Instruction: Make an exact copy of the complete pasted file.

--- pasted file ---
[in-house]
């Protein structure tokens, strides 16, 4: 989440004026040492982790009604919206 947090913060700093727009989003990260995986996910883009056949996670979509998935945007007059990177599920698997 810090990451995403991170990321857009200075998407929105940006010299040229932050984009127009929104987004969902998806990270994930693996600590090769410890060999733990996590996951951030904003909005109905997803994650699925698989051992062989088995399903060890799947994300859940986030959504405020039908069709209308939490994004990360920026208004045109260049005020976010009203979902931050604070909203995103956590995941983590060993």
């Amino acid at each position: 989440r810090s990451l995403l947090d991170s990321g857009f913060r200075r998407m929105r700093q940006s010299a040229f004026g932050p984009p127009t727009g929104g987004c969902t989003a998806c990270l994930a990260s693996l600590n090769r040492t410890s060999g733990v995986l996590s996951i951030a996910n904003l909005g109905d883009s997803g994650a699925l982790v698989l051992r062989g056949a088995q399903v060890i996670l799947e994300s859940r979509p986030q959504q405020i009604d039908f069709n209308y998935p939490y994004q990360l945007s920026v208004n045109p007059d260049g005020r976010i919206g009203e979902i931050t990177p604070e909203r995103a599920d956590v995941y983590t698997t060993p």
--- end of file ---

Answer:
[in-house]
């Protein structure tokens, strides 16, 4: 989440004026040492982790009604919206 947090913060700093727009989003990260995986996910883009056949996670979509998935945007007059990177599920698997 810090990451995403991170990321857009200075998407929105940006010299040229932050984009127009929104987004969902998806990270994930693996600590090769410890060999733990996590996951951030904003909005109905997803994650699925698989051992062989088995399903060890799947994300859940986030959504405020039908069709209308939490994004990360920026208004045109260049005020976010009203979902931050604070909203995103956590995941983590060993």
């Amino acid at each position: 989440r810090s990451l995403l947090d991170s990321g857009f913060r200075r998407m929105r700093q940006s010299a040229f004026g932050p984009p127009t727009g929104g987004c969902t989003a998806c990270l994930a990260s693996l600590n090769r040492t410890s060999g733990v995986l996590s996951i951030a996910n904003l909005g109905d883009s997803g994650a699925l982790v698989l051992r062989g056949a088995q399903v060890i996670l799947e994300s859940r979509p986030q959504q405020i009604d039908f069709n209308y998935p939490y994004q990360l945007s920026v208004n045109p007059d260049g005020r976010i919206g009203e979902i931050t990177p604070e909203r995103a599920d956590v995941y983590t698997t060993p």